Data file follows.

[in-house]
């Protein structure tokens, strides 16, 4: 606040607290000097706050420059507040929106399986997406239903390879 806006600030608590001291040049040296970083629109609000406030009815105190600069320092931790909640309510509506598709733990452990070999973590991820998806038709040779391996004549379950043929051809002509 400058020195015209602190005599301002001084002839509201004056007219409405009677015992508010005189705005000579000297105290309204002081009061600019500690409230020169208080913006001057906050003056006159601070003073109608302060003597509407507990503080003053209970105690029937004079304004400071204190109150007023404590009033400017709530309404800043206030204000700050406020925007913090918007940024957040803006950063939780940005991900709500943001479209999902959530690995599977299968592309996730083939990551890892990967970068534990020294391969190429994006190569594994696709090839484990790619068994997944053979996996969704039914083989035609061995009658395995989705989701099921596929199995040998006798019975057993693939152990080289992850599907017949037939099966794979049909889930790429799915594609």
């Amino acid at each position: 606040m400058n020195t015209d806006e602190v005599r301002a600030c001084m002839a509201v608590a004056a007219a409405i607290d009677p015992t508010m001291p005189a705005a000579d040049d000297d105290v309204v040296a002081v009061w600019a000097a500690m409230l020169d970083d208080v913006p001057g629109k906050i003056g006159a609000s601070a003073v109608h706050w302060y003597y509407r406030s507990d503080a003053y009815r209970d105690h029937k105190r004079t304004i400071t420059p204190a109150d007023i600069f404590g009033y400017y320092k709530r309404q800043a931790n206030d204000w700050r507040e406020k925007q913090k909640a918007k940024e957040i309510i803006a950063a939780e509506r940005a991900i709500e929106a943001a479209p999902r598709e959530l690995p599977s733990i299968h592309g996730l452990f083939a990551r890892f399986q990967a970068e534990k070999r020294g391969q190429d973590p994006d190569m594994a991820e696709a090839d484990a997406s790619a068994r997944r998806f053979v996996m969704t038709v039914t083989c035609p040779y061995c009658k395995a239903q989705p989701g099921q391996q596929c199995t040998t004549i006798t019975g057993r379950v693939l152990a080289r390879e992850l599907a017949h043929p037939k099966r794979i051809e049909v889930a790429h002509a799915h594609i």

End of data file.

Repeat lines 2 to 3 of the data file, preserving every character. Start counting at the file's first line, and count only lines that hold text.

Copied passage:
């Protein structure tokens, strides 16, 4: 606040607290000097706050420059507040929106399986997406239903390879 806006600030608590001291040049040296970083629109609000406030009815105190600069320092931790909640309510509506598709733990452990070999973590991820998806038709040779391996004549379950043929051809002509 400058020195015209602190005599301002001084002839509201004056007219409405009677015992508010005189705005000579000297105290309204002081009061600019500690409230020169208080913006001057906050003056006159601070003073109608302060003597509407507990503080003053209970105690029937004079304004400071204190109150007023404590009033400017709530309404800043206030204000700050406020925007913090918007940024957040803006950063939780940005991900709500943001479209999902959530690995599977299968592309996730083939990551890892990967970068534990020294391969190429994006190569594994696709090839484990790619068994997944053979996996969704039914083989035609061995009658395995989705989701099921596929199995040998006798019975057993693939152990080289992850599907017949037939099966794979049909889930790429799915594609």
């Amino acid at each position: 606040m400058n020195t015209d806006e602190v005599r301002a600030c001084m002839a509201v608590a004056a007219a409405i607290d009677p015992t508010m001291p005189a705005a000579d040049d000297d105290v309204v040296a002081v009061w600019a000097a500690m409230l020169d970083d208080v913006p001057g629109k906050i003056g006159a609000s601070a003073v109608h706050w302060y003597y509407r406030s507990d503080a003053y009815r209970d105690h029937k105190r004079t304004i400071t420059p204190a109150d007023i600069f404590g009033y400017y320092k709530r309404q800043a931790n206030d204000w700050r507040e406020k925007q913090k909640a918007k940024e957040i309510i803006a950063a939780e509506r940005a991900i709500e929106a943001a479209p999902r598709e959530l690995p599977s733990i299968h592309g996730l452990f083939a990551r890892f399986q990967a970068e534990k070999r020294g391969q190429d973590p994006d190569m594994a991820e696709a090839d484990a997406s790619a068994r997944r998806f053979v996996m969704t038709v039914t083989c035609p040779y061995c009658k395995a239903q989705p989701g099921q391996q596929c199995t040998t004549i006798t019975g057993r379950v693939l152990a080289r390879e992850l599907a017949h043929p037939k099966r794979i051809e049909v889930a790429h002509a799915h594609i």